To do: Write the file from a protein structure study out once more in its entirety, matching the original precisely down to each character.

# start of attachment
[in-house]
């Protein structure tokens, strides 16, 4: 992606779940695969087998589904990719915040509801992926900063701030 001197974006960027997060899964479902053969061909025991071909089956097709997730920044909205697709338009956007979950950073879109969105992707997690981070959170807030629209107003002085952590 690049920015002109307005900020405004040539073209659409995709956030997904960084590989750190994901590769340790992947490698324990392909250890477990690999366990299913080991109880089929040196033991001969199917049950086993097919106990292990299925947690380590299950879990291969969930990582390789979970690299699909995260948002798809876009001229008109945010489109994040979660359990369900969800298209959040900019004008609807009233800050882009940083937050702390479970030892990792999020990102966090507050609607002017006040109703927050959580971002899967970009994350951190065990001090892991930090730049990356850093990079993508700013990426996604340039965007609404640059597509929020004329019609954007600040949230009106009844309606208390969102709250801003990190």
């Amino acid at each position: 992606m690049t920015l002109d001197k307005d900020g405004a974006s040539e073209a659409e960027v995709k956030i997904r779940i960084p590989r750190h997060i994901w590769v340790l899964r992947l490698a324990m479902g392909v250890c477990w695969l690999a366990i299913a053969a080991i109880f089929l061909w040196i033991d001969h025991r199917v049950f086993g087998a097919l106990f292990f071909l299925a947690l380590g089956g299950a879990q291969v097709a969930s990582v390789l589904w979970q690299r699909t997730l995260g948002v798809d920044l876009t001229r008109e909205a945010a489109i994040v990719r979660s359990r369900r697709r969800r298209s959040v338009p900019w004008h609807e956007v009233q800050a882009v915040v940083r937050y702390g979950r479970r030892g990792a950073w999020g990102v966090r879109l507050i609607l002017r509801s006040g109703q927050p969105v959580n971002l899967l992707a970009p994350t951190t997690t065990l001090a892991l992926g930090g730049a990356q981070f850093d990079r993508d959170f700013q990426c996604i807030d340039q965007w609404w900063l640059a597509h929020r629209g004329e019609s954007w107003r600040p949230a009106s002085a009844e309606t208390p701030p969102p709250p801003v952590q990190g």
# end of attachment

[in-house]
């Protein structure tokens, strides 16, 4: 992606779940695969087998589904990719915040509801992926900063701030 001197974006960027997060899964479902053969061909025991071909089956097709997730920044909205697709338009956007979950950073879109969105992707997690981070959170807030629209107003002085952590 690049920015002109307005900020405004040539073209659409995709956030997904960084590989750190994901590769340790992947490698324990392909250890477990690999366990299913080991109880089929040196033991001969199917049950086993097919106990292990299925947690380590299950879990291969969930990582390789979970690299699909995260948002798809876009001229008109945010489109994040979660359990369900969800298209959040900019004008609807009233800050882009940083937050702390479970030892990792999020990102966090507050609607002017006040109703927050959580971002899967970009994350951190065990001090892991930090730049990356850093990079993508700013990426996604340039965007609404640059597509929020004329019609954007600040949230009106009844309606208390969102709250801003990190």
């Amino acid at each position: 992606m690049t920015l002109d001197k307005d900020g405004a974006s040539e073209a659409e960027v995709k956030i997904r779940i960084p590989r750190h997060i994901w590769v340790l899964r992947l490698a324990m479902g392909v250890c477990w695969l690999a366990i299913a053969a080991i109880f089929l061909w040196i033991d001969h025991r199917v049950f086993g087998a097919l106990f292990f071909l299925a947690l380590g089956g299950a879990q291969v097709a969930s990582v390789l589904w979970q690299r699909t997730l995260g948002v798809d920044l876009t001229r008109e909205a945010a489109i994040v990719r979660s359990r369900r697709r969800r298209s959040v338009p900019w004008h609807e956007v009233q800050a882009v915040v940083r937050y702390g979950r479970r030892g990792a950073w999020g990102v966090r879109l507050i609607l002017r509801s006040g109703q927050p969105v959580n971002l899967l992707a970009p994350t951190t997690t065990l001090a892991l992926g930090g730049a990356q981070f850093d990079r993508d959170f700013q990426c996604i807030d340039q965007w609404w900063l640059a597509h929020r629209g004329e019609s954007w107003r600040p949230a009106s002085a009844e309606t208390p701030p969102p709250p801003v952590q990190g």